There is some contention in this household about the fact that no matter where I am--whether I'm standing in my own neighborhood, or in a foreign land--someone will always come up and ask me for directions. My wife thinks it's because I look non-threatening and people feel safe approaching me. I think it's because I'm a man who looks like he knows what's up. Either way, the fact remains, I could be standing on the street in Nigeria and someone would ask me for directions. (Little would he know I was just waiting to help a member of the Nigerian royal family secretly transport a fortune in contraband currency to the US--an effort for which I would be handsomely rewarded.)
The truly odd, and somewhat annoying, thing about being a guy who always gets asked for directions is that I also happen to be a guy who never knows where anything is. This, I admit, is my own fault, and happens because I never pay attention to where I am or how I got there. I am aware of this as a deficit in my personality, and when I get lost I'm endlessly frustrated because, once again, I'd promised myself that this time I'd really concentrate.
Picture this perfect storm of annoyance: I'm lost. I'm standing on the street recriminating myself for not paying attention to the directions (again!) when someone comes up and asks me where the art museum is in a city I've never been to before. Yeah. F that.
A lot of the time I get asked for directions, it's in a big city like New York. Now this, it seems to me, makes sense. I would think in a place with a large population there are a large number of directions being asked for, and therefore, whether I'm being perceived as non-threatening, or as a Man Who Looks Like He Knows What's Up, I should logically receive a heftier slice of that traffic. I'm also unsurprised when I get asked for directions in places where I look like the average largeish, white native: Germany, Sweden, Austria, all of your 'lands (Eng, Scott, Ire.) But the most remarkable and, in a sense, "collectible," instances of People Asking Chris for Directions are those that occur in a place where I'm clearly foreign.
My Top Two Instances of Being Asked for Directions in Places Where I'm Clearly Foreign
1. I was in a fish market in Saigon, Vietnam and I had just finished shooting Bag-of-Frogs-Bag-of-Eels-Lady (who, by the way, killed the frogs people bought by grabbing their legs and smacking their heads on the ground.) I was standing on a street corner engaged in an odd interaction with the older gentleman pictured below. He looked very friendly and was sitting on a strange, hand-cranked tricycle contraption that someone had clearly Frankensteined for him out of a wheelchair and some discarded bike parts. I was staring at him, and he was staring at and me, when he slowly raised his hand and held up four fingers for a long time and with great significance. I was trying to figure out what "four" might mean in our relationship, when a woman started tapping my elbow. I looked down and she said something in Vietnamese which, obviously, I didn't understand. I gazed at her shaking my head for a few seconds until a young hustler type screeched up and chased her away with a furious display of pointing. It wasn't until she nodded her thanks and headed off in the direction he'd indicted that I realized of all the people in the market that day, she'd decided the six-foot-two, two hundred forty pound white man was the one who knew the way to the manta ray stall. (Or someplace like it.) Once I'd fully registered my amazement, I checked back in with ol' four fingers, but he was already cranking off down the street.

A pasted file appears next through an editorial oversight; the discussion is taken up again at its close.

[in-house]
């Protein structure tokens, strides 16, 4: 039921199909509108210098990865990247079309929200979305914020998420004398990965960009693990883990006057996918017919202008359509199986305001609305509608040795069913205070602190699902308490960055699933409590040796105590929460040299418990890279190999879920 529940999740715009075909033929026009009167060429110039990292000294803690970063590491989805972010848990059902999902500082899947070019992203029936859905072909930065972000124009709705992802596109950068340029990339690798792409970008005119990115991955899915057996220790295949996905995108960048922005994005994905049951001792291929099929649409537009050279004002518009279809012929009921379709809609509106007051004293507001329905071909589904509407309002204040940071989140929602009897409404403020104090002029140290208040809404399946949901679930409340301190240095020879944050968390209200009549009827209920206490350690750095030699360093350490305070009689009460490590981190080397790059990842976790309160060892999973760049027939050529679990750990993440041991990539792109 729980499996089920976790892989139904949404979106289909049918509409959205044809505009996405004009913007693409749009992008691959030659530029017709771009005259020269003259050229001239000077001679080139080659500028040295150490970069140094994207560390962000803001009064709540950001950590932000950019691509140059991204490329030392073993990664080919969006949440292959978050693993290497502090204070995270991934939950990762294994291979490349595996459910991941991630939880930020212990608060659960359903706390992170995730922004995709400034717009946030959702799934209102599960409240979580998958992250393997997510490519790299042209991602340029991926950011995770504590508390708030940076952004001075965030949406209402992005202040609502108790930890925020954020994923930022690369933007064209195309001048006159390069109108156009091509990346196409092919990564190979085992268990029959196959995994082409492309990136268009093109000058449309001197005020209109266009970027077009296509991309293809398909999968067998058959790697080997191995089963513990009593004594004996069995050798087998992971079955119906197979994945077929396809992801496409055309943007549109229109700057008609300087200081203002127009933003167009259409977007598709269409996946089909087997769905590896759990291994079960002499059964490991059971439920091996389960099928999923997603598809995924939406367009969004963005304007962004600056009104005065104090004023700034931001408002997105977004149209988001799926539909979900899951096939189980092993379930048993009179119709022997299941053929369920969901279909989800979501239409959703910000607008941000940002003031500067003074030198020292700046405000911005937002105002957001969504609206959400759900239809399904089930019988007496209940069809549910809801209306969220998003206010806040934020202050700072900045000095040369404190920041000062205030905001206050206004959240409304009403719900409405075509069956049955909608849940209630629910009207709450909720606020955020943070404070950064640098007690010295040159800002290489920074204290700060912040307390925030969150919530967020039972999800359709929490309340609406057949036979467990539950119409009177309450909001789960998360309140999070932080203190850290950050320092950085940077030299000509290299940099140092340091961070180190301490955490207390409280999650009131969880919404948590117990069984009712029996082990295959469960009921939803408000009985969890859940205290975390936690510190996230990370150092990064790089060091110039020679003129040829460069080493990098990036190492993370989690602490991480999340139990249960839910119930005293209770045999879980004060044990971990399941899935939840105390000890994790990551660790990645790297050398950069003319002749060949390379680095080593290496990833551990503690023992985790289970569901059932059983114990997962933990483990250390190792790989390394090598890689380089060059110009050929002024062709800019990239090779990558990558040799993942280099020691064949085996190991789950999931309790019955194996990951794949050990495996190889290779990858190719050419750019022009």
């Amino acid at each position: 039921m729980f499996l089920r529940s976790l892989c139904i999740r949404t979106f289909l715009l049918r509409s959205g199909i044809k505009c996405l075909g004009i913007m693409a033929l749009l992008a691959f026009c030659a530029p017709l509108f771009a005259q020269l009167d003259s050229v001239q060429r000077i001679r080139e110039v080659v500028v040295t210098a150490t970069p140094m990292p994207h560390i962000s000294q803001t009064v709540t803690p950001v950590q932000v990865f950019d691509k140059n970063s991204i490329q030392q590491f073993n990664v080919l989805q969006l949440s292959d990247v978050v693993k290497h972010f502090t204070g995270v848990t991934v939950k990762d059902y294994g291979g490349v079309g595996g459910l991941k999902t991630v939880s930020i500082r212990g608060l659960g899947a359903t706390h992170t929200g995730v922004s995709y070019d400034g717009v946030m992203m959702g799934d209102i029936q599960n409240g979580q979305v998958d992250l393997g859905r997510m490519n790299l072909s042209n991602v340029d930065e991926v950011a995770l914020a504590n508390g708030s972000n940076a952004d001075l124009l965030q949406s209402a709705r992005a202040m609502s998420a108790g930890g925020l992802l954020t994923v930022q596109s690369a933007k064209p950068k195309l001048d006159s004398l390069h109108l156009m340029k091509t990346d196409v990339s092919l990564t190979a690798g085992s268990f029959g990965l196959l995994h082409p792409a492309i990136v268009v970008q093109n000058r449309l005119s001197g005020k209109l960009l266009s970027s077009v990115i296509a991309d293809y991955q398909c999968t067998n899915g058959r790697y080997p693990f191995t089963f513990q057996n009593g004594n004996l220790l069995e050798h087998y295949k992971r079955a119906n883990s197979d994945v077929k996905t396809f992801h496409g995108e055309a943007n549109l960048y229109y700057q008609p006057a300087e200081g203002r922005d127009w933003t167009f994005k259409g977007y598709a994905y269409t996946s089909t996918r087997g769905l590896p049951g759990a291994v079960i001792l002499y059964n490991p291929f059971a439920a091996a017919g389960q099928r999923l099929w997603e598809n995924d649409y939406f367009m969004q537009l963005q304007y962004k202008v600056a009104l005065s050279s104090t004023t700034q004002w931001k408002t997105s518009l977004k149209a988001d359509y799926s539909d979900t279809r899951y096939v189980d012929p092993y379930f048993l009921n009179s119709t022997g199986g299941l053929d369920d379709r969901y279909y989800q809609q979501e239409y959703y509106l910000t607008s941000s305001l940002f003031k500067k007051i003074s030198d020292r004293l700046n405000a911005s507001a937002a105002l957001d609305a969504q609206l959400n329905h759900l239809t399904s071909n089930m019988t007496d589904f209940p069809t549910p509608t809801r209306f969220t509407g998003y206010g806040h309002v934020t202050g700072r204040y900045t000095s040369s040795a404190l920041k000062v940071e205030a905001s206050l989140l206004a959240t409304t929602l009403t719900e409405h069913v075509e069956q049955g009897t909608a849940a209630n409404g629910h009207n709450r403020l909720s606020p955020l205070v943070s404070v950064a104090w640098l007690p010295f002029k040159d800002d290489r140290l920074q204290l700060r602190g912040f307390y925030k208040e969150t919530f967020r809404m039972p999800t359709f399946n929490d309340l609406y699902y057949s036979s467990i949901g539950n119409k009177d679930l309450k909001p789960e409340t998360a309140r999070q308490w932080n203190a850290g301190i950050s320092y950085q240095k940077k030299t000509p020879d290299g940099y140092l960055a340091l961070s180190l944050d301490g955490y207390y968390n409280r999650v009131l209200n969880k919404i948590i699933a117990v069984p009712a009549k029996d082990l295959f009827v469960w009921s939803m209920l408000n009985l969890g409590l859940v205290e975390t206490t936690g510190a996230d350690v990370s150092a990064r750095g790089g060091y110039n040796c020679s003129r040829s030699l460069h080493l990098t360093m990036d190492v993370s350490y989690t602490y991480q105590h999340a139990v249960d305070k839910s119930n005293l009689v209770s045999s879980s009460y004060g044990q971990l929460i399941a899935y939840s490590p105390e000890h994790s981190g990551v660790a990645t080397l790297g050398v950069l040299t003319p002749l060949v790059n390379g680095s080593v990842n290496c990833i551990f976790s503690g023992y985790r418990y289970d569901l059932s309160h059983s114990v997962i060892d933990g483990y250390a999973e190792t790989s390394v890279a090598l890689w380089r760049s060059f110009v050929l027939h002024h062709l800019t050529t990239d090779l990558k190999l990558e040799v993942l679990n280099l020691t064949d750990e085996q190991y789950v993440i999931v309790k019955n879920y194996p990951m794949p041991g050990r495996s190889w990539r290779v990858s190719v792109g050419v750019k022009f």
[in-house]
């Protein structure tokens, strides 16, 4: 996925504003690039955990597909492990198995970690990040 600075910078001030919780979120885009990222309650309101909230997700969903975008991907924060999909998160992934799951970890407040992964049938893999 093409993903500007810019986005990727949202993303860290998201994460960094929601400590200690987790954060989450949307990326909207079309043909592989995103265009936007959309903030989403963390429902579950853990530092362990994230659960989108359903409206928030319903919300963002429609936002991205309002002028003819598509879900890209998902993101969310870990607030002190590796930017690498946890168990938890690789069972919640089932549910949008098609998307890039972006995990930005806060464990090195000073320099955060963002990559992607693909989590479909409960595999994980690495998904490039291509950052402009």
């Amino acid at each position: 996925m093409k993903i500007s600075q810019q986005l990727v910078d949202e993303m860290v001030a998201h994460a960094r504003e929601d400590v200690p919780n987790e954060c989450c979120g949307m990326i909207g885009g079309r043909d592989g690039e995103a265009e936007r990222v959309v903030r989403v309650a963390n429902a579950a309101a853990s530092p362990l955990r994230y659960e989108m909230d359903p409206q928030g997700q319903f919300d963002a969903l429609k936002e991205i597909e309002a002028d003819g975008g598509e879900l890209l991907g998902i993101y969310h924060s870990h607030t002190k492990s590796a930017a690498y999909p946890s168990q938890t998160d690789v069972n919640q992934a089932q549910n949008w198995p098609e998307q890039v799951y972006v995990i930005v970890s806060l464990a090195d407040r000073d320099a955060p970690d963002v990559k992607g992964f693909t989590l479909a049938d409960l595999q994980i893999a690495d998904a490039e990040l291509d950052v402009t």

2. Once again, this occurred in a market. This time in South Africa. I was part of a small group and we'd been shopping for crafts and things in Cape Town. I had finished my shopping early and was standing next to our wise and wonderful driver, Abdul. Abdul and I were cloistered under a grove of trees with about eight other cab drivers enjoying the shade and talking. Other than Abdul, who was a caramel-complected Egyptian, and me, all the other drivers were black South Africans. In spite of this, a young guy seeking a certain cafe decided I was the one to ask. I merely raised my shoulders and deferred to my companions and then we all laughed once he'd headed off.
Now that I think about it, that small stand of trees saw a lot of action that day. Not only did it bear witness to my second favorite instance of being asked for directions, it was also the site of the single greatest one-liner I've ever been a part of.
The Single Greatest One-Liner I've Ever Been a Part of
1. As I mentioned, Abdul and I were standing under some trees. While these trees were the perfect height for Abdul, they were a little too short for me and the lowest leaves brushed my forehead.
"Abdul," I said, "I think I need a taller tree."
"Stay there," Abdul replied. "It will be taller."